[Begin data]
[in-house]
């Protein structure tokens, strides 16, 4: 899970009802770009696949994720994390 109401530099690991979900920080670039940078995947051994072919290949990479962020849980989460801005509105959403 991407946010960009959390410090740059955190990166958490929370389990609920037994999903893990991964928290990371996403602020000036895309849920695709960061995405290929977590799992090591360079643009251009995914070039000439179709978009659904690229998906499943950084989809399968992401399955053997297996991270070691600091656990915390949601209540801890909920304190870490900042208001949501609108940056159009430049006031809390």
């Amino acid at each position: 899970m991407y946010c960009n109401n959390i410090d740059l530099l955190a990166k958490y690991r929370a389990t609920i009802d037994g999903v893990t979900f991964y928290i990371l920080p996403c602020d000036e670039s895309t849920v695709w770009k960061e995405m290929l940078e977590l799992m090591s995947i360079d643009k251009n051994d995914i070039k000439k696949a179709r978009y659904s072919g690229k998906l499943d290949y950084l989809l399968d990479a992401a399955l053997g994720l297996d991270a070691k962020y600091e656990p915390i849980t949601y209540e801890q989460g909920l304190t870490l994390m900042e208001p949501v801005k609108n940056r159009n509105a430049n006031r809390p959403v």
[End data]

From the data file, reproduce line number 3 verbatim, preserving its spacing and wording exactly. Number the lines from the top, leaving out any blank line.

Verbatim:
């Amino acid at each position: 899970m991407y946010c960009n109401n959390i410090d740059l530099l955190a990166k958490y690991r929370a389990t609920i009802d037994g999903v893990t979900f991964y928290i990371l920080p996403c602020d000036e670039s895309t849920v695709w770009k960061e995405m290929l940078e977590l799992m090591s995947i360079d643009k251009n051994d995914i070039k000439k696949a179709r978009y659904s072919g690229k998906l499943d290949y950084l989809l399968d990479a992401a399955l053997g994720l297996d991270a070691k962020y600091e656990p915390i849980t949601y209540e801890q989460g909920l304190t870490l994390m900042e208001p949501v801005k609108n940056r159009n509105a430049n006031r809390p959403v």